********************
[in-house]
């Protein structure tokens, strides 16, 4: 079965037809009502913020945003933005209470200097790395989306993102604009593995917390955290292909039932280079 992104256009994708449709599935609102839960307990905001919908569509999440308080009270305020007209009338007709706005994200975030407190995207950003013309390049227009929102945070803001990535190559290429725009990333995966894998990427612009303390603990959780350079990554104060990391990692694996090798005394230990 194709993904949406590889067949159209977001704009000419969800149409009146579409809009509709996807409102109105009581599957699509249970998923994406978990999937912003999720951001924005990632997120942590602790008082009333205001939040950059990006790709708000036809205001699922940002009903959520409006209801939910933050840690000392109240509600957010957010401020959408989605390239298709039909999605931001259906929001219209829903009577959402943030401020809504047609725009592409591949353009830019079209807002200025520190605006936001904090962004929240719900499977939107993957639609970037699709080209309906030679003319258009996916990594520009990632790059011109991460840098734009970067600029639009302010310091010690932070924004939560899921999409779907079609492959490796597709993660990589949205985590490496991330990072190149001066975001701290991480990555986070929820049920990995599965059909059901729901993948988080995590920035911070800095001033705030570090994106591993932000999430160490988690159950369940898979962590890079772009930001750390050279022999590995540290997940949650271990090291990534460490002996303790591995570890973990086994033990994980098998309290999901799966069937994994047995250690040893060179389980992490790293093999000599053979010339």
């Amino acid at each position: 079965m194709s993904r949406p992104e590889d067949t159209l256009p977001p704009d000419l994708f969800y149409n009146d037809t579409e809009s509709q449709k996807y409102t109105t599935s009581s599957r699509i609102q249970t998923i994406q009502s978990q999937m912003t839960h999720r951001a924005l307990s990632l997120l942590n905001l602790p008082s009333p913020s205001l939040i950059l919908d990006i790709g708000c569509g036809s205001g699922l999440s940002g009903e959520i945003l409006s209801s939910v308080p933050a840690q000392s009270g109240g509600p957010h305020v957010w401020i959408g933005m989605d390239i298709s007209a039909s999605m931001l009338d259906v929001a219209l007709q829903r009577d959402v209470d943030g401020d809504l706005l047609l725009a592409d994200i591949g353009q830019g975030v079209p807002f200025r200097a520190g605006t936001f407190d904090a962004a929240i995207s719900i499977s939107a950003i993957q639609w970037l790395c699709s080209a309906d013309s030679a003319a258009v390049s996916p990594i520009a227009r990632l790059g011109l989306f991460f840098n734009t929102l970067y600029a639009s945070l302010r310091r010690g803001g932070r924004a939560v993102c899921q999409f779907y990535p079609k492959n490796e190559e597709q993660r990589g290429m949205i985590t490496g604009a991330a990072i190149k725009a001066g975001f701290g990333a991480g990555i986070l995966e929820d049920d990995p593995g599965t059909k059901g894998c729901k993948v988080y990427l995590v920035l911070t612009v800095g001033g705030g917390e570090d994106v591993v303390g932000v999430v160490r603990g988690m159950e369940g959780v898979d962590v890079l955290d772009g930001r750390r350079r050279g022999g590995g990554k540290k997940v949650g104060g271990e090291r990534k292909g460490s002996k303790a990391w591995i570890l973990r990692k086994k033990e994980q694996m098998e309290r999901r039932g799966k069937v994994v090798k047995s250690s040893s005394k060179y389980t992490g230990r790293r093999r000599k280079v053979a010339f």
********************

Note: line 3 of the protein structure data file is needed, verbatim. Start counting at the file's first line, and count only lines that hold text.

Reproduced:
């Amino acid at each position: 079965m194709s993904r949406p992104e590889d067949t159209l256009p977001p704009d000419l994708f969800y149409n009146d037809t579409e809009s509709q449709k996807y409102t109105t599935s009581s599957r699509i609102q249970t998923i994406q009502s978990q999937m912003t839960h999720r951001a924005l307990s990632l997120l942590n905001l602790p008082s009333p913020s205001l939040i950059l919908d990006i790709g708000c569509g036809s205001g699922l999440s940002g009903e959520i945003l409006s209801s939910v308080p933050a840690q000392s009270g109240g509600p957010h305020v957010w401020i959408g933005m989605d390239i298709s007209a039909s999605m931001l009338d259906v929001a219209l007709q829903r009577d959402v209470d943030g401020d809504l706005l047609l725009a592409d994200i591949g353009q830019g975030v079209p807002f200025r200097a520190g605006t936001f407190d904090a962004a929240i995207s719900i499977s939107a950003i993957q639609w970037l790395c699709s080209a309906d013309s030679a003319a258009v390049s996916p990594i520009a227009r990632l790059g011109l989306f991460f840098n734009t929102l970067y600029a639009s945070l302010r310091r010690g803001g932070r924004a939560v993102c899921q999409f779907y990535p079609k492959n490796e190559e597709q993660r990589g290429m949205i985590t490496g604009a991330a990072i190149k725009a001066g975001f701290g990333a991480g990555i986070l995966e929820d049920d990995p593995g599965t059909k059901g894998c729901k993948v988080y990427l995590v920035l911070t612009v800095g001033g705030g917390e570090d994106v591993v303390g932000v999430v160490r603990g988690m159950e369940g959780v898979d962590v890079l955290d772009g930001r750390r350079r050279g022999g590995g990554k540290k997940v949650g104060g271990e090291r990534k292909g460490s002996k303790a990391w591995i570890l973990r990692k086994k033990e994980q694996m098998e309290r999901r039932g799966k069937v994994v090798k047995s250690s040893s005394k060179y389980t992490g230990r790293r093999r000599k280079v053979a010339f």